Has it always been this way? No, within the U.S. military there has been great debate on if this is part of war. The initial efforts in Afghanistan and Iraq were led by those who believed that this had no place in the work of the military. The current efforts are those who say if the U.S. does not succeed in this, they fail in the whole thing, and the "successes" that were achieved in combat amount to nothing (which is a story that the U.S. has seen before). There is a story of a retired U.S. Army officer, who when talking with one of the officers who has played a part in developing the counterinsurgency doctrine that many are now trying to implement said "it would be sad if twice in a lifetime we would fail to learn the same lessons."
I was asked by friends "what does it feel to be a part of history." Well, my work there ended up fitting squarely into this development of theory. And the realization that I was intimately involved in a new way of looking at war, had me in awe.
Saturday, September 15, 2007
Well, since she was asking, of course we asked if she could.
"I know you, do you work for ___? We met at the Korean picnic" (three years ago!)
"Welcome back. We're glad you are safe"
"I don't mind that you can't remember girls names"
Wednesday, September 12, 2007
This is about a soldier in the time of Alexander the Great of Macedon, around 330 BC. Alexander the Great has conquered everywhere using standard tactics of drawing out his enemy and defeating it on the battlefield. And he has conquered the Persian empire, the greatest in the world. And, on the way to the riches of India, lay the Hindu Kush, present day Afghanistan.
The Afghan Campaign is written from the point of view of a new soldier. During the war against the Persians Matthias joins the Macedonian army, following in the footsteps of his brothers. However, he is too late to join in the glorious wars against the Persians. But, he arrives in the Hindu Kush, after the main battle. But the war is not over. Over the course of the campaign, Matthias sees victory, loss. Friends are killed in barbaric ways and he takes part in atrocities that make him sick. His family gives his support, and his fiance leaves him. And at the end, he is frustrated with the war, has the spoils of war that his brother tells him to take home, and decides to continue with Alexander.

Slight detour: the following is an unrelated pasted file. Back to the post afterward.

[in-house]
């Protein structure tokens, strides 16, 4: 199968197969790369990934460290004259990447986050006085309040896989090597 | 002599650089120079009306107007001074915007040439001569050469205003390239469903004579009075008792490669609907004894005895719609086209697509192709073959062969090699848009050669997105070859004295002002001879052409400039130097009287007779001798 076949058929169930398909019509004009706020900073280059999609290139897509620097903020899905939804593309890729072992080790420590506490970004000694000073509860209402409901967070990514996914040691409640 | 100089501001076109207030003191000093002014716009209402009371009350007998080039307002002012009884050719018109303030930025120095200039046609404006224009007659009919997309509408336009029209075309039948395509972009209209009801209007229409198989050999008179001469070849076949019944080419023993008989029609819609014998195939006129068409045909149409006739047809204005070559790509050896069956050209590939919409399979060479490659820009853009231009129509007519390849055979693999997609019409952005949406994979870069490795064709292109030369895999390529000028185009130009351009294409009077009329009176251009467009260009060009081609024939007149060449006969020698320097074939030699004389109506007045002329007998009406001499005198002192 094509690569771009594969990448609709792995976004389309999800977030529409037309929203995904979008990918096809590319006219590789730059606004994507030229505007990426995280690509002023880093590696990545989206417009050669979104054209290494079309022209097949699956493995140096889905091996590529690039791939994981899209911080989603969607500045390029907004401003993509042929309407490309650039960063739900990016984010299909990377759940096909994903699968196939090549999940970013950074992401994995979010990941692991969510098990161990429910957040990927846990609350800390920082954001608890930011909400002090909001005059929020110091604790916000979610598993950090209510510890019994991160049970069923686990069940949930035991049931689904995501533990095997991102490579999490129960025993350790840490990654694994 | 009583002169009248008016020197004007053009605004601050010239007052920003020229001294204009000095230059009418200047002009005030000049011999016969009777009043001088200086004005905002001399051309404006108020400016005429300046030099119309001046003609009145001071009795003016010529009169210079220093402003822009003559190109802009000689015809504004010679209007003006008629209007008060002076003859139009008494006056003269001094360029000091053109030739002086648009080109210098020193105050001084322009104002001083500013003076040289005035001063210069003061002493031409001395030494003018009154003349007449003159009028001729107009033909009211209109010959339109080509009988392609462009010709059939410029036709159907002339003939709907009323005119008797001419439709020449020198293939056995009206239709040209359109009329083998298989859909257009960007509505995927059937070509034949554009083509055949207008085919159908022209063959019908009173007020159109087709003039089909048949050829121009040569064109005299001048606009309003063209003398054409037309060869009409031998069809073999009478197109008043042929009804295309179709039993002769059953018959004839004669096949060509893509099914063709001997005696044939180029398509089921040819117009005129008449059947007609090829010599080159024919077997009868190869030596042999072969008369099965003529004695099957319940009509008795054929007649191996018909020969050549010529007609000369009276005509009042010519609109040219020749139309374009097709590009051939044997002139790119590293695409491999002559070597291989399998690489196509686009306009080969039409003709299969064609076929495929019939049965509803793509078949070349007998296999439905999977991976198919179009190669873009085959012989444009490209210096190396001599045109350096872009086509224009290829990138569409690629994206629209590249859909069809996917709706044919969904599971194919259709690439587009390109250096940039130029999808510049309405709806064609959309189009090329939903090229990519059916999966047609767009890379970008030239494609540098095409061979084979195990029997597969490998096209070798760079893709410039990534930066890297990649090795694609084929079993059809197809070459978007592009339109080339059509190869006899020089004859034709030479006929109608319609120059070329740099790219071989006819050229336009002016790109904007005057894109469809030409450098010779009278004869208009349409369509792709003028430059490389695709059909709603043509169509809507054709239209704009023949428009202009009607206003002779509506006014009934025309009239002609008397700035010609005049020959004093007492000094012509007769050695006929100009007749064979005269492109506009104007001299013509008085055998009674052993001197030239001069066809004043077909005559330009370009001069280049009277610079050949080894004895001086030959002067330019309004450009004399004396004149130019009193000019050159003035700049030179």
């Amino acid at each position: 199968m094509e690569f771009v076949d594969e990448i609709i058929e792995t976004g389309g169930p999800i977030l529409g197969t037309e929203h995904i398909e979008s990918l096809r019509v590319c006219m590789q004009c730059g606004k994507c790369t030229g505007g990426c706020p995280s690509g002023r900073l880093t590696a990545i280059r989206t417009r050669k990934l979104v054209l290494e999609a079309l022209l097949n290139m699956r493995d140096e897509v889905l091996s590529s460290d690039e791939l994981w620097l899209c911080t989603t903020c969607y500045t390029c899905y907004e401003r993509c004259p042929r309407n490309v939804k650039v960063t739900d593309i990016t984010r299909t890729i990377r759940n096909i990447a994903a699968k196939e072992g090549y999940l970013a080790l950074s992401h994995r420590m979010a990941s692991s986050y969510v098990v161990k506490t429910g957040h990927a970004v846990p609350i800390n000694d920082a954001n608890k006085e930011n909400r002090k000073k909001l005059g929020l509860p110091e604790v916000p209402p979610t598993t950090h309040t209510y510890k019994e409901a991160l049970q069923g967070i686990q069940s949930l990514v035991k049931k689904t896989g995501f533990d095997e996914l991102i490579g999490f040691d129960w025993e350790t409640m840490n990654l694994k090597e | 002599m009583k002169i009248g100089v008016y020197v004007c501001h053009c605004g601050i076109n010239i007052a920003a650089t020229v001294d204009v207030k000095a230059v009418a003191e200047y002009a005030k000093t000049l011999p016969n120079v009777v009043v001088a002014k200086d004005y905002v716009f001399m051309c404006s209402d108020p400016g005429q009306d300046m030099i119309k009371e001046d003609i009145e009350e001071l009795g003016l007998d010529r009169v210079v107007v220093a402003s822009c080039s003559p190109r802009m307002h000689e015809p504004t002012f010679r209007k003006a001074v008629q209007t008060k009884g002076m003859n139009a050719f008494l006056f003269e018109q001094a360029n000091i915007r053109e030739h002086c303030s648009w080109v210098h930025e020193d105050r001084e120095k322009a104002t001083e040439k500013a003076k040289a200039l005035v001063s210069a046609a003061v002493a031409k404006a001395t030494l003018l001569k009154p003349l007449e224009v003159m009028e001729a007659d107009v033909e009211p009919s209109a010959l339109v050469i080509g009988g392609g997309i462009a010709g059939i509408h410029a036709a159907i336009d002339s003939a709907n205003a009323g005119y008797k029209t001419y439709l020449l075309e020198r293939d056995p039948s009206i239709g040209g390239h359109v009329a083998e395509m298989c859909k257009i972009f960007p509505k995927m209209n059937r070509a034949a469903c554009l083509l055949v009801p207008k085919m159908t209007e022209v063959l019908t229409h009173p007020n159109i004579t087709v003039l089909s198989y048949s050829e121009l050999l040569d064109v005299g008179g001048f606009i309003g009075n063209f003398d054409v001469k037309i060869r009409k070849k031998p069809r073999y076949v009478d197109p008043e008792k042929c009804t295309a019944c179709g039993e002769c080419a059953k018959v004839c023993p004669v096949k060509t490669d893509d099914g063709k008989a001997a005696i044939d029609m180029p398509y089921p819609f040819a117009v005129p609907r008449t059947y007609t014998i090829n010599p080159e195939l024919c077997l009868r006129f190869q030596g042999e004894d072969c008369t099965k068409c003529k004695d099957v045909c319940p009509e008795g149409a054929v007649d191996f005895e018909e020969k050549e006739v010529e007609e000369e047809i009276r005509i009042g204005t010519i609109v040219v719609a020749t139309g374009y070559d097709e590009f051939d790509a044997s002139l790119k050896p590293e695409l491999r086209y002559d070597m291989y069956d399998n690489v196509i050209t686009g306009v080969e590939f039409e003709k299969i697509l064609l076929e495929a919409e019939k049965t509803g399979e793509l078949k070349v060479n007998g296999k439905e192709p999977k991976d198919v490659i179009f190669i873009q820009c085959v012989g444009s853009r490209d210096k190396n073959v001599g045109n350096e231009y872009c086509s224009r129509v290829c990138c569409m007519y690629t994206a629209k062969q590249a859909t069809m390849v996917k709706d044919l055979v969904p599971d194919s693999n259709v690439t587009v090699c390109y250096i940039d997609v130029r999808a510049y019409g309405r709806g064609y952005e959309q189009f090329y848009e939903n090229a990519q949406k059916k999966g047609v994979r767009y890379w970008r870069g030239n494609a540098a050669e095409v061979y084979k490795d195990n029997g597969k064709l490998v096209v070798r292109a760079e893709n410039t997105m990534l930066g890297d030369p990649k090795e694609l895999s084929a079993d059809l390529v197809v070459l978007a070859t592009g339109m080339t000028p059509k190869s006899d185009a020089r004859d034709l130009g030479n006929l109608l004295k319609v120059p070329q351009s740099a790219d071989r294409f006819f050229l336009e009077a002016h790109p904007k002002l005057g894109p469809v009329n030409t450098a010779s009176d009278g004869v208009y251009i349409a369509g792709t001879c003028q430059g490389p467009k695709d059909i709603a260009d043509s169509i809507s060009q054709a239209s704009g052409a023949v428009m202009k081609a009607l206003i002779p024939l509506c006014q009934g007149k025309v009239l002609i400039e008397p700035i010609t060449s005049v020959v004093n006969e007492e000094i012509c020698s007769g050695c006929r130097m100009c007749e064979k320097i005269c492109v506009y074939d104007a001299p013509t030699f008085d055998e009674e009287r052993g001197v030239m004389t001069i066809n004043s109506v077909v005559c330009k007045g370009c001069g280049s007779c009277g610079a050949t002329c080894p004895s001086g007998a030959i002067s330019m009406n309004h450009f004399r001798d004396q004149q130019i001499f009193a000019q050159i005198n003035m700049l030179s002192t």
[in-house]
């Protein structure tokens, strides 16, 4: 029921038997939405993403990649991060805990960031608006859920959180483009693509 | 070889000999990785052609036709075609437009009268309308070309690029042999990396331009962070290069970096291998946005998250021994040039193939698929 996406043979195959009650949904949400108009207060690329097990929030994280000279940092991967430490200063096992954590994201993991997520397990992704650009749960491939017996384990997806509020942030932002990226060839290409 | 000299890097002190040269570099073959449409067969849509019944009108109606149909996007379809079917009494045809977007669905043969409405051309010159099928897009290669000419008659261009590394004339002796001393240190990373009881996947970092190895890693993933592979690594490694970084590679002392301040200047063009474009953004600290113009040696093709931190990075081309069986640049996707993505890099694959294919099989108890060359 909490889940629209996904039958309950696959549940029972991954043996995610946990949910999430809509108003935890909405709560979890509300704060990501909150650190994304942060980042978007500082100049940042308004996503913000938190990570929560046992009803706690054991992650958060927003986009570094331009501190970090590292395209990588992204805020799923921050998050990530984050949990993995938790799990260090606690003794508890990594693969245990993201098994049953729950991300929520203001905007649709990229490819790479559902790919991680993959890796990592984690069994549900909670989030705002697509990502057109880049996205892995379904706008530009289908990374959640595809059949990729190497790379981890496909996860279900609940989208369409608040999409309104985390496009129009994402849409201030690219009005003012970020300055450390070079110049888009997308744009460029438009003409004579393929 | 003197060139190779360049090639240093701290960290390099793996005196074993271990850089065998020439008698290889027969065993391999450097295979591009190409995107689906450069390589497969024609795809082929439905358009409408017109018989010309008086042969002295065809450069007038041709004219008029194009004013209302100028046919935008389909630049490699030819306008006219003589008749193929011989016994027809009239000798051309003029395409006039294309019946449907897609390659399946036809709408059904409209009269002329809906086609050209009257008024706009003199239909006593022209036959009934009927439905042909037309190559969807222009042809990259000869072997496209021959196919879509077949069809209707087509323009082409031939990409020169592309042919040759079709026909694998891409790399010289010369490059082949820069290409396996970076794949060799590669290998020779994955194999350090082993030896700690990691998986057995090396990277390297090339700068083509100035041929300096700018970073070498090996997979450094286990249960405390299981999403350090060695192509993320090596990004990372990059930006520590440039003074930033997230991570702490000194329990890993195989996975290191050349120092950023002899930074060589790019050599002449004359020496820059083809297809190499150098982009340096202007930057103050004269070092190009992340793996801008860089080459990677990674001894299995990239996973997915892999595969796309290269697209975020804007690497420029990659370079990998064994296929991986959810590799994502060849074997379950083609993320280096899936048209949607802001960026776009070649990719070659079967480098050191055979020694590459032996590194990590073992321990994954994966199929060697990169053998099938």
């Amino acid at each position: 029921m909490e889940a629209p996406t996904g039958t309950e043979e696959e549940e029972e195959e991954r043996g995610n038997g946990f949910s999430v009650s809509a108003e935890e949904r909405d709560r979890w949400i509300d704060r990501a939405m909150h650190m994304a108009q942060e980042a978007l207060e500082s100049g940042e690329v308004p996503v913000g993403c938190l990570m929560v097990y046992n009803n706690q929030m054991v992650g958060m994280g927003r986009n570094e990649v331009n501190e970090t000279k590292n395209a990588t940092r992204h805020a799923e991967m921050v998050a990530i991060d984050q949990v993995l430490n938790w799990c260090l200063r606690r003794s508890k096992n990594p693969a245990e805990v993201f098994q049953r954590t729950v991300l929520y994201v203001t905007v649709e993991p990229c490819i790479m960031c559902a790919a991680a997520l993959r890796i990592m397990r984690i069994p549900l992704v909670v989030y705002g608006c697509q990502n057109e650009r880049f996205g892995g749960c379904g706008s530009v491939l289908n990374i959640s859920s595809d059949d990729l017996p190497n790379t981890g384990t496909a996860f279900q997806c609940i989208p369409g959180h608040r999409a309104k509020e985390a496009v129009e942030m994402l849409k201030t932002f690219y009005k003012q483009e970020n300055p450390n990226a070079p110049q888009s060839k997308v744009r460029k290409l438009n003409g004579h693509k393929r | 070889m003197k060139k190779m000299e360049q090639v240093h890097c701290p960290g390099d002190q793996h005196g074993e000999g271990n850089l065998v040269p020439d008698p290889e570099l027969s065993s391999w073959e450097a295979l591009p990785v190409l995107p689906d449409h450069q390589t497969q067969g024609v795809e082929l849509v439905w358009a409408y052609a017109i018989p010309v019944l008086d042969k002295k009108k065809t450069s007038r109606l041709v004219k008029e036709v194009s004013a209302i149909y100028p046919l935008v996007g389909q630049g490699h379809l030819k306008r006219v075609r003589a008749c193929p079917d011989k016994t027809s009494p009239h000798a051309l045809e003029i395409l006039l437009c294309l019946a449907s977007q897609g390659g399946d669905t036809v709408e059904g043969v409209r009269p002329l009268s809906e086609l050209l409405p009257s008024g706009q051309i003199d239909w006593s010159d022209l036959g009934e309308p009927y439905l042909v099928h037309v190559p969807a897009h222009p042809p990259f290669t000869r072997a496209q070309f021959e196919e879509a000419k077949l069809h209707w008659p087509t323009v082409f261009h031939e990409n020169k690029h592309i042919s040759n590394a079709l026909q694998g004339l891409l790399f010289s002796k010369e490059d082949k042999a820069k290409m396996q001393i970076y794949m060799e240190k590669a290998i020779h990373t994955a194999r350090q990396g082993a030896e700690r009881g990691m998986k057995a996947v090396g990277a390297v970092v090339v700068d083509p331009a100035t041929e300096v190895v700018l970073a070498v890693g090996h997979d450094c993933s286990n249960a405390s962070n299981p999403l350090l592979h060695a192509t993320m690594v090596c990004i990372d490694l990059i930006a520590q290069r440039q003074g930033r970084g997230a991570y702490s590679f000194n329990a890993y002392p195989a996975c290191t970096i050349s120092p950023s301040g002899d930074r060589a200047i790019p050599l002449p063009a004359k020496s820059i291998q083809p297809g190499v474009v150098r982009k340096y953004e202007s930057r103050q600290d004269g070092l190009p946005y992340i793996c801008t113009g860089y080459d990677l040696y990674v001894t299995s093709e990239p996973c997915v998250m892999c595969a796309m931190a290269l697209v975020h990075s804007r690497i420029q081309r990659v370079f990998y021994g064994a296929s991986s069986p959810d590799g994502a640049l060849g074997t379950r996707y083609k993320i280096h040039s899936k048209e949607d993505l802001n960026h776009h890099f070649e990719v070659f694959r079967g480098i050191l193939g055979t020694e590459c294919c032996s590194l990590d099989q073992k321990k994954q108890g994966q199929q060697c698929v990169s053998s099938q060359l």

So, what is the point? Why this pseudo-history of the ancient world? The question for this is not to present a history, but to present an experience. So, do I think it is accurate, all things considered. And, well, it is. When you are in the middle of things, you don't have too much time to think about the big picture, unless you have that kind of position. Your general thoughts as far as war is concerned are about the day in question. But there are times to think about other things. You are very concerned about your comrade around you, their fortunes, successes, failures. Their hurts and their victories are shared and felt by you. And you think of loved ones behind. Of people back home who support and love you. Of those who have forgotten you. And those who have let you go and gone their own way.
Someone asked me if I missed anything about serving in Afghanistan, it was that. The sense that we shared in the struggles, successes and frustrations of each other. The guy who we all said had the worst job in the office, as he was having his direction of effort changed
almost hourly, and never could get what he was doing done well enough to be satisfying. The senior officer who did not have a well defined job, who spent his time making snide remarks and complaining about little mickey mouse issues. The guys who got regular packages and letters from home (I was one of them), especially the newlywed whose wife sent him a package including baked cookies weekly (the winner). We worried about the guy who was a bit of a loner and never got packages (and were real relieved when his mother sent something). I loved it when all the guys on the staff were pulling for me when I gave a big presentation that needed very senior officer support, giving me feedback, suggestions, and general "ask for whatever help you need" support. We talked to our families and shared in the fustrations, joys, stories (funny, sad, frustrating and proud). The ideas, dreams and hopes we had for the future. All the things that make us real human beings. And Pressfield presents that well, both the good and the bad.
Obviously, the book is for a certain type of person. The gore exists, as it is also a part of war. But it is not there for its own sake. It is there because it is part of the environment that shapes the people. And to that extent, it, like some of his other works (e.g. Gates of Fire), does the job wonderfully.